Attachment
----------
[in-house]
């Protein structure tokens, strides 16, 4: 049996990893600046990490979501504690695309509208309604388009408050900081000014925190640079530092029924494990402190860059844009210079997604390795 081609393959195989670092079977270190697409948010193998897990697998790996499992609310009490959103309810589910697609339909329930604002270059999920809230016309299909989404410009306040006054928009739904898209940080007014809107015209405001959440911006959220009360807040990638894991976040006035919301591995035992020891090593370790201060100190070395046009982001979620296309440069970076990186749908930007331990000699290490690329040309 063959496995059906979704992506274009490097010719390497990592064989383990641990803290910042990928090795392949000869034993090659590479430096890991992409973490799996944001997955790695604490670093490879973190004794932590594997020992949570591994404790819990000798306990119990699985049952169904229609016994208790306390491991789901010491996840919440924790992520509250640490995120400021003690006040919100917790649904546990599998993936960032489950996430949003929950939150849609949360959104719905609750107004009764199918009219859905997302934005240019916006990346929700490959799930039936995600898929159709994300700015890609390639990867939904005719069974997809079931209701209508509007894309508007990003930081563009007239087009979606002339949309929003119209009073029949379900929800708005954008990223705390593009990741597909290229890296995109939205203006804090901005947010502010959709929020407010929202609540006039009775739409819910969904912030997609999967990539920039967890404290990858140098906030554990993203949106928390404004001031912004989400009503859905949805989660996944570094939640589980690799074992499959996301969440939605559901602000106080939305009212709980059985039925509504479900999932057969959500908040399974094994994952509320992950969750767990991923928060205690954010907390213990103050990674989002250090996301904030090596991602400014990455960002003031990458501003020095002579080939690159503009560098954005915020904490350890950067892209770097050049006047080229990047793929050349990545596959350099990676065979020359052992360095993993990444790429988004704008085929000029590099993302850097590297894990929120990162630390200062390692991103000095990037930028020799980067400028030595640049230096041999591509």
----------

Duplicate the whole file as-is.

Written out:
[in-house]
């Protein structure tokens, strides 16, 4: 049996990893600046990490979501504690695309509208309604388009408050900081000014925190640079530092029924494990402190860059844009210079997604390795 081609393959195989670092079977270190697409948010193998897990697998790996499992609310009490959103309810589910697609339909329930604002270059999920809230016309299909989404410009306040006054928009739904898209940080007014809107015209405001959440911006959220009360807040990638894991976040006035919301591995035992020891090593370790201060100190070395046009982001979620296309440069970076990186749908930007331990000699290490690329040309 063959496995059906979704992506274009490097010719390497990592064989383990641990803290910042990928090795392949000869034993090659590479430096890991992409973490799996944001997955790695604490670093490879973190004794932590594997020992949570591994404790819990000798306990119990699985049952169904229609016994208790306390491991789901010491996840919440924790992520509250640490995120400021003690006040919100917790649904546990599998993936960032489950996430949003929950939150849609949360959104719905609750107004009764199918009219859905997302934005240019916006990346929700490959799930039936995600898929159709994300700015890609390639990867939904005719069974997809079931209701209508509007894309508007990003930081563009007239087009979606002339949309929003119209009073029949379900929800708005954008990223705390593009990741597909290229890296995109939205203006804090901005947010502010959709929020407010929202609540006039009775739409819910969904912030997609999967990539920039967890404290990858140098906030554990993203949106928390404004001031912004989400009503859905949805989660996944570094939640589980690799074992499959996301969440939605559901602000106080939305009212709980059985039925509504479900999932057969959500908040399974094994994952509320992950969750767990991923928060205690954010907390213990103050990674989002250090996301904030090596991602400014990455960002003031990458501003020095002579080939690159503009560098954005915020904490350890950067892209770097050049006047080229990047793929050349990545596959350099990676065979020359052992360095993993990444790429988004704008085929000029590099993302850097590297894990929120990162630390200062390692991103000095990037930028020799980067400028030595640049230096041999591509």